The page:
Every owner of a lunky old professional Nikon or Canon has at one time dreamed of using his camera as a mace. This dream is the old bravado of old shooters in commune with the simple, perfect steel girth of the old pre-digital bodies.

But while most of us talk the talk, Jess Wells actually clocked a prospective thief with his Nikon FTN during a walk years ago back in New York City. A guy wanted his camera; Wells gave it to him upside the head. Major cred. Great story.

Try to find anything like it while buying a memory card at Best Buy.

Wells works at Lewis Camera Exchange, a store full of a little bit of digital but mostly soulful old F1 lenses and F4 bodies and Ilford paper and dangerous developing chemicals and oodles of institutional knowledge.

Vince Ruggiero started the store back in 1972. Most of his business still comes from ASU and other college students learning the fundamental arts and crafts of photography.

The digital age is hurting them. Five other real camera stores have folded in Arizona in the last five years because of lost revenue to megastores selling digital cameras and their memory cards.

But Ruggiero continues to survive, thanks to a loyal clientele. And clients are loyal because Ruggiero offers reasonable prices and, more important, staffers who know what they're talking about and love to talk about what they know.

Buffalo Exchange
Contrary to popular belief, you don't need a million bucks to look like a million bucks. In fact, if you have some groovy threads that you're willing to part with, you don't actually need any bucks, because Buffalo Exchange gives credit or pays cold hard cash for cool clothes. A steady stream of starving -- but apparently well-dressed -- ASU students keeps the racks at the University Drive location full of the latest in trendy, twentysomething fashion, some of it in mint condition and all of it for a song. How about a DKNY shirt for $15 or Abercrombie jeans for $20? You'll also find vintage stuff, tons of great shoes and purses, plus brand-new knickknacks like colorful tights, lip gloss and novelty books.
A Playboy Bunny stands in the entryway, holding a sign: "Playboy Presents: Bo's Funky Stuff." While she looks just as fetching as a five-foot cardboard cutout can, she's got nothing on the grass-skirted mannequin in the back, who -- with her dark hair and fringy eyelashes -- is a perfect, plastic, posable Catherine Zeta-Jones.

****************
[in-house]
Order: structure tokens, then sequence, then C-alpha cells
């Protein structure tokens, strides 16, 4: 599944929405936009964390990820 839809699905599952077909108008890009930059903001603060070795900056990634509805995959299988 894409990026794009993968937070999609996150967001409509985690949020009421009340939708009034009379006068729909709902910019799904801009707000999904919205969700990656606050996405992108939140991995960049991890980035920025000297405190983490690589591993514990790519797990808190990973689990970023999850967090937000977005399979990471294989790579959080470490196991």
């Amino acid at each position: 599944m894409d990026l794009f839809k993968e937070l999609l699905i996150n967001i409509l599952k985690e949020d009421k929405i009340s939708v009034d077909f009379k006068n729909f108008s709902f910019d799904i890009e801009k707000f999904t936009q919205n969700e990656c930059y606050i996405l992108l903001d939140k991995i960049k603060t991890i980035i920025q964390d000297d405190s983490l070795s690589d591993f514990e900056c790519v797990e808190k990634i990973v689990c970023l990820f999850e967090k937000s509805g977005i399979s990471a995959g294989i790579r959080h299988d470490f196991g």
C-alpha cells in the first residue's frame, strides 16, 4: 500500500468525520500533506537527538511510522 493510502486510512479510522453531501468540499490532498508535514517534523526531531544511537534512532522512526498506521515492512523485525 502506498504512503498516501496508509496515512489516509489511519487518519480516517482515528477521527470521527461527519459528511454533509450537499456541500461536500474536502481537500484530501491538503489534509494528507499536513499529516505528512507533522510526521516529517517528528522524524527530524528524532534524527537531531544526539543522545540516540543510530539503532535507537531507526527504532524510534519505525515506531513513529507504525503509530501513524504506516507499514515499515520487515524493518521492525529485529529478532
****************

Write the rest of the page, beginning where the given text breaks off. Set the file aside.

Pop goes the culture weasel at this ever-so-funky haven of '50s decor and soda fountain memorabilia. Nowhere else will you find a funky Mork & Mindy card game, a funky Clash of the Titans metal lunchbox, and funky old posters touting entertainment ranging from Vic Damone on the Pet Milk Show to Whitesnake's "Return of the Snakes" tour. A funky Hamm's sign features the beer's motto, "Born in the Land of Sky Blue Waters," next to a groovy moving picture of said land. Bo's funky animal selection includes a life-size stuffed camel with a moving head, and a ceramic dog with a Hennessy keg protruding from its neck.

Funky '50s fun includes an enormous Bob's Big Boy sign, a huge soda fountain and jukeboxes, one actually containing a song called "Cruisin' With the Fonz." Sure, Fonz was cool, but was he funky?

Last Chance Bargain Shoes & Apparel
Materialist hell on Earth is having good taste without the means to acquire good things. Well, enlightened losers, now you can have your career passions while still wearing Cole Haans. Welcome to Last Chance, the final resting place of all the stuff Nordstrom couldn't sell for what it was almost worth.

If you don't mind the swap-meet frazzle, and you are mindful of watching for flaws, you can make a killing here. It's not uncommon to pay $29 for shoes here that are selling for $130 within a mile of the store. Ten-dollar shirts are $50 anywhere else.

Again, though, being smart is the key. Most every Last Chance aficionado has reveled in a purchase only to find a hidden tear or stain at home.

After all, Last Chance isn't just a name, it's a dire warning. But it's also a challenge.

Hippie Gypsy